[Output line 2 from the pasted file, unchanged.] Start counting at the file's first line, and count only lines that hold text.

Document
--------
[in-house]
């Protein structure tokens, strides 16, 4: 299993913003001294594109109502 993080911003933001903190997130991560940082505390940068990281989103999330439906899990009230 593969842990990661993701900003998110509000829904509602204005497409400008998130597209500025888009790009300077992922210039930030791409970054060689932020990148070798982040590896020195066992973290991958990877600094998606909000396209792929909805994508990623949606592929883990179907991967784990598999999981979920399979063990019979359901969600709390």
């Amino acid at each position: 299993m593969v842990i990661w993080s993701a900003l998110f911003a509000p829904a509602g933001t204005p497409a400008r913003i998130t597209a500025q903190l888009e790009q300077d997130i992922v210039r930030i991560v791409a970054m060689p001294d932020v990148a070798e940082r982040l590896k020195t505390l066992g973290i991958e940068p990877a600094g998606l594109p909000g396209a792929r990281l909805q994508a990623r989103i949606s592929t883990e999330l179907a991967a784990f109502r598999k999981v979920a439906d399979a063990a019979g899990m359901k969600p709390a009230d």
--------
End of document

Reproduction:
């Protein structure tokens, strides 16, 4: 299993913003001294594109109502 993080911003933001903190997130991560940082505390940068990281989103999330439906899990009230 593969842990990661993701900003998110509000829904509602204005497409400008998130597209500025888009790009300077992922210039930030791409970054060689932020990148070798982040590896020195066992973290991958990877600094998606909000396209792929909805994508990623949606592929883990179907991967784990598999999981979920399979063990019979359901969600709390």